The Streets of London
Yesterday, I, along with some 12,000 other runners, ran in the inaugural Bupa London 10km race. I don’t think I’ve experienced such terrible weather conditions for a running event or triathlon. It poured and poured and the rain only stopped about half-way through the race. One guy told me, “I did London [the recent London Marathon held this past April in rain, sleet and occasional sunshine] and New York and lots of other races, but this race is the worst in terms of weather!”
Nevertheless, the race organizers, stewards and officials did an outstanding job! They were as wet as we runners and they were still smiling through it all.
This inaugural run was routed along parts of the proposed 2012 London Olympic marathon route. So we started in St James’s Park and passed Parliament Square, along the Embankment, into the financial district, through Leadenhall Market, afterwhich we turned back past St Paul’s Cathedral, along the Embankment again, turning to head down Whitehall, past Nelson’s Column and Trafalgar Square to finish down the Mall looking towards Buckingham Palace. All along the way we passed some of London’s best and impressive sights: royal London, political London, financial London, ecclesiastical London and market London.
As one who now calls London home, I was thrilled to run this race. The history of the streets on which we ran is mind boggling. The sights were stirring. Equally the people standing along the way, behind the barriers, cheering us on were impressive. OK, they weren’t all from London to be sure. At the same time many of them were: including the several jazz bands and drum bands that played underneath some of the famous London bridges — which protected them from the rain and gave extra acoustics which “pumped up” we runners. I was immensely proud to say (sure, with an American accent) “this is my city!”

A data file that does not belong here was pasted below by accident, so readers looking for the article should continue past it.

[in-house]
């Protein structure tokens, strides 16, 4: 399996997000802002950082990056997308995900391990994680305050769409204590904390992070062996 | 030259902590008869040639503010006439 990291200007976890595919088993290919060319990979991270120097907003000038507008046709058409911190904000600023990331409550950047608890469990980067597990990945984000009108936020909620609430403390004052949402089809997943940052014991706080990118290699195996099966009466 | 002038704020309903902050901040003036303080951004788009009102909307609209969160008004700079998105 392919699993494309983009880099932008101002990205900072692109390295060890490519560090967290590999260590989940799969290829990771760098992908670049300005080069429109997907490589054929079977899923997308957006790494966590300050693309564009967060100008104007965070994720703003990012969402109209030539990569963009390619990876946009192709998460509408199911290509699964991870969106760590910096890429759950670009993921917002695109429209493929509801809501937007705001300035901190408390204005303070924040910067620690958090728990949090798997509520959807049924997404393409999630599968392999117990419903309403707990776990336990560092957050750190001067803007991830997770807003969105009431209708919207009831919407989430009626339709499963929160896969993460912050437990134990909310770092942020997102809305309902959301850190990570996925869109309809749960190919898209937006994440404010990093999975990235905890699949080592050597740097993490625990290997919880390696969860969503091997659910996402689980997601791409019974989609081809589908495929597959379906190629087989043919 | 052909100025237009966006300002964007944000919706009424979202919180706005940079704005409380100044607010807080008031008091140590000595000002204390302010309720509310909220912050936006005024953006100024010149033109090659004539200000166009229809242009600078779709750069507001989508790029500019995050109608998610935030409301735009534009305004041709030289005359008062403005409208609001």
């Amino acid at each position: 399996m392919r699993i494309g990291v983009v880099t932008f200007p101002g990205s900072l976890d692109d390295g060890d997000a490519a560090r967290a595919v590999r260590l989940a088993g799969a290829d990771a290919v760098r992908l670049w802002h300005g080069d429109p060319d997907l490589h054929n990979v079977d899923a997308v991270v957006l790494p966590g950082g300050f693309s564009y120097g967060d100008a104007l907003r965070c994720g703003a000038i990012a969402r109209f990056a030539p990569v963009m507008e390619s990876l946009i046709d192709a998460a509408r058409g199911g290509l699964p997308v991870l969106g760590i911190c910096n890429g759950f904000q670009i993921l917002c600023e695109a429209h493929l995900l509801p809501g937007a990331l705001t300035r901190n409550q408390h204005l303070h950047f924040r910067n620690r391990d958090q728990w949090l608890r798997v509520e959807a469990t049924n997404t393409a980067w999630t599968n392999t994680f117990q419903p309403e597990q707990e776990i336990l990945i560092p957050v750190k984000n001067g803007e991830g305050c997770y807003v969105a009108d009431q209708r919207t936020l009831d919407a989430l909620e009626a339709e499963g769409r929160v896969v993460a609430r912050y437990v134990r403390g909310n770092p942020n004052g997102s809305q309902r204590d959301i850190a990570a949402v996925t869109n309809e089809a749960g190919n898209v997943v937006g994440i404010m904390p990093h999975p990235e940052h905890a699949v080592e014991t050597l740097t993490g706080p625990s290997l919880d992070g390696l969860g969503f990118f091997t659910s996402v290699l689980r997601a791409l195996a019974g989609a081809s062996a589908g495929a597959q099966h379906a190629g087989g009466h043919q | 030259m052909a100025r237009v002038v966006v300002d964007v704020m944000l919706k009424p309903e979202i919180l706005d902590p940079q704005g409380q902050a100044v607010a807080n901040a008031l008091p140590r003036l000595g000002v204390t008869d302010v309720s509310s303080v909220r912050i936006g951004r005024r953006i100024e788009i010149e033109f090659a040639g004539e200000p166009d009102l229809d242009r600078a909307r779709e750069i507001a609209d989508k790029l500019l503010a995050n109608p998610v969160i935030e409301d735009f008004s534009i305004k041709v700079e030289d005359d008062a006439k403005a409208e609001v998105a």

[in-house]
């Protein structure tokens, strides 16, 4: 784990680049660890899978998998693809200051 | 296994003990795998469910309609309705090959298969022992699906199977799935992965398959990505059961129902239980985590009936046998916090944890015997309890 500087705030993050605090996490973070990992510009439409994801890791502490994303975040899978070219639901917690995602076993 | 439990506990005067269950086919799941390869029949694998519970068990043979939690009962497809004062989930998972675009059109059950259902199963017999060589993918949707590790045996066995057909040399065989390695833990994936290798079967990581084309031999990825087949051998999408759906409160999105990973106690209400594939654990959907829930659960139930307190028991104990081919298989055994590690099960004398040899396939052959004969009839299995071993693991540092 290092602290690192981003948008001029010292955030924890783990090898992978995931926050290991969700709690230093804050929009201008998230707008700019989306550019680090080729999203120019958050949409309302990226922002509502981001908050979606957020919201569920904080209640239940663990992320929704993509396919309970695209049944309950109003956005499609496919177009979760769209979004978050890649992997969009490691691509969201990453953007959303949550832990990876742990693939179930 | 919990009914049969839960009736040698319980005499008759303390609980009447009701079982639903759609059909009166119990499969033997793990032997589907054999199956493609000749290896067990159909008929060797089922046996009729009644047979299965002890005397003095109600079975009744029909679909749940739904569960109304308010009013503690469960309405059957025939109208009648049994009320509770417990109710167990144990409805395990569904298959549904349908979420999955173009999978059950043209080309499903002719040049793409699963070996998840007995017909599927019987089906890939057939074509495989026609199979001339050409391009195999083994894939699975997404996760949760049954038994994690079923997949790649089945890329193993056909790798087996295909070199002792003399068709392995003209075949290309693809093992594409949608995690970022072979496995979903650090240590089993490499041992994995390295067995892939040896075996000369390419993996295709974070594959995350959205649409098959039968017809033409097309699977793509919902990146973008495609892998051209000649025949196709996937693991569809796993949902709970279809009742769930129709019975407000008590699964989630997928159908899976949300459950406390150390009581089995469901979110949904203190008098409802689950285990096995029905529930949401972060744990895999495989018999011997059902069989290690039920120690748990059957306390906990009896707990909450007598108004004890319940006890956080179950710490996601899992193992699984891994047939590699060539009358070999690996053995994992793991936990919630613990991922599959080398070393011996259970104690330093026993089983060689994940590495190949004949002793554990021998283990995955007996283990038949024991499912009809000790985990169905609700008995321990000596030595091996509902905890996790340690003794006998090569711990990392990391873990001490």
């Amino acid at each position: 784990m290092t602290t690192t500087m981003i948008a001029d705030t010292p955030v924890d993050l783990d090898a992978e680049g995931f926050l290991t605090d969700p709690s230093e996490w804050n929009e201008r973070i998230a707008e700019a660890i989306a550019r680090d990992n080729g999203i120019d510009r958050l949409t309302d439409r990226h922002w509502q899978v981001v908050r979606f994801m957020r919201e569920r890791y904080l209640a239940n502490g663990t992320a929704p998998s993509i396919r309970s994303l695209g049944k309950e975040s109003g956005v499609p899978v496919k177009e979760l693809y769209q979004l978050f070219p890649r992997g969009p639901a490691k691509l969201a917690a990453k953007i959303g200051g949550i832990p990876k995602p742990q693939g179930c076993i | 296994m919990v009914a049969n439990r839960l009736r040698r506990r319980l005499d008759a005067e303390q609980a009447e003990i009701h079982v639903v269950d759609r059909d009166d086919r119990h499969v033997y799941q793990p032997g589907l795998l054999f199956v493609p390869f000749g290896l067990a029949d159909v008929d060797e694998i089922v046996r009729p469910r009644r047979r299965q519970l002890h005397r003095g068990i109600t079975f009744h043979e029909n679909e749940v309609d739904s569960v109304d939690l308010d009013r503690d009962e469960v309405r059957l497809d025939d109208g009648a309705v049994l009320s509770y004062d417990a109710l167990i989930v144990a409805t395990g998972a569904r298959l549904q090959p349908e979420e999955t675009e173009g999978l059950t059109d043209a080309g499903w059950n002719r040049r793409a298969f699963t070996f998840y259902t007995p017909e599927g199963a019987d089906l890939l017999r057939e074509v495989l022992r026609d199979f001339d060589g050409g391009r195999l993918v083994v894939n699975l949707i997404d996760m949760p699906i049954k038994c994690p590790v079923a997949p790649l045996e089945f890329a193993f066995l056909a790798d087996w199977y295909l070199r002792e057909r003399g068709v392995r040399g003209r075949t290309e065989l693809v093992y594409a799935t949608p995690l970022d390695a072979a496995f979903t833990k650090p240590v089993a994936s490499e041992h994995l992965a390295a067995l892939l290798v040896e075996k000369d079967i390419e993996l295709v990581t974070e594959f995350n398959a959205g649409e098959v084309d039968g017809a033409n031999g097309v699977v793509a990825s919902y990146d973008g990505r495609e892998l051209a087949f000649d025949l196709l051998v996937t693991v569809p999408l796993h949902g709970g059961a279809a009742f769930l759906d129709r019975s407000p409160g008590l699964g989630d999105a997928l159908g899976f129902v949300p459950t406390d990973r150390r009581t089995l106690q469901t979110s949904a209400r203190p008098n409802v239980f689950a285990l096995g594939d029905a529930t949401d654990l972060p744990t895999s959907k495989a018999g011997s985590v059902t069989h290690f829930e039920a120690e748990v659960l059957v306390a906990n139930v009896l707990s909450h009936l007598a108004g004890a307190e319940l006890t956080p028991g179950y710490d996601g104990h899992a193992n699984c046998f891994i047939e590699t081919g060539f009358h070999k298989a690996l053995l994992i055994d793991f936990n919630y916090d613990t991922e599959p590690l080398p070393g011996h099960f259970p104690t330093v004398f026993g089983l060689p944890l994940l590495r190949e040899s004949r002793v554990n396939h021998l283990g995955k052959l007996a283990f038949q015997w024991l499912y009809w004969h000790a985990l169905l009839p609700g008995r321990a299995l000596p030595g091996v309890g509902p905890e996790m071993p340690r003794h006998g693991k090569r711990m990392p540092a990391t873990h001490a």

At the same time — over the same weekend –18 year old Rob Knox was stabbed to death in Southeast London. His senseless murder is the 14th violent murder of a London teenager this year. Once again knife crime grabs the headlines, politicians give “sound bite” commitments and the police face a growing demand that they and the courts do more. Truth is: no one really knows what to do, never mind what to do more.
London has always been this paradox: impressive sights and depressing violence. I’m finishing the superb “biography” London (London: Vintage, 2001) by Peter Ackroyd. He uses a powerful simile, “London has always been a vast ocean in which survival is not certain.” (7) Ackroyd, a Londoner himself, would probably point to the recent Bupa 10,000 race and the latest knife stabbing and tell us this is London’s painful paradox revealing that survival on the streets of London is not certain. Whether it be as a runner, a City Banker in the current financial downturn, a homeless person, a refugee from one of the many war ravaged parts of the world or a teenager out for the evening: our hold on survival is tenuous.
But I guess this is true for wherever we live. Every place has this paradox: there is that which inspires and that which depresses. We cannot have one and ignore the other. We cannot celebrate one and shrug off the other.
I have no clear idea about the causes of knife crime. Some commentators say it is due to economic inequality. Others insist it is the fault of lenient sentencing. Others argue it is part of a larger breakdown of social cohesion which in part healthy families provide. There is probably some truth to each and all of these opinions.
At the same time, however, I cannot run through London or watch the TV News without heeding the Bible’s take on all of this. London — like places everywhere — is a place “where survival is uncertain” because we refuse to acknowledge and revere the one true God. As the apostle Paul put it in his letter to the church in the city of Rome, “…since they did not think it worthwhile to retain the knowledge of God, he gave them over to a depraved mind, to do what ought not to be done.”
Some 12,000 people yesterday ran in the pouring rain through parts of central London — they were committed to “run the course”. I’m glad I was there but I now wonder: what if over 12,000 people were committed to “run the course” of loving London enough to live lives of repentance to God, live lives of faithfulness to God, serve others in the name of God and tell people of the gospel of the Son of God. Do we love the streets of London enough?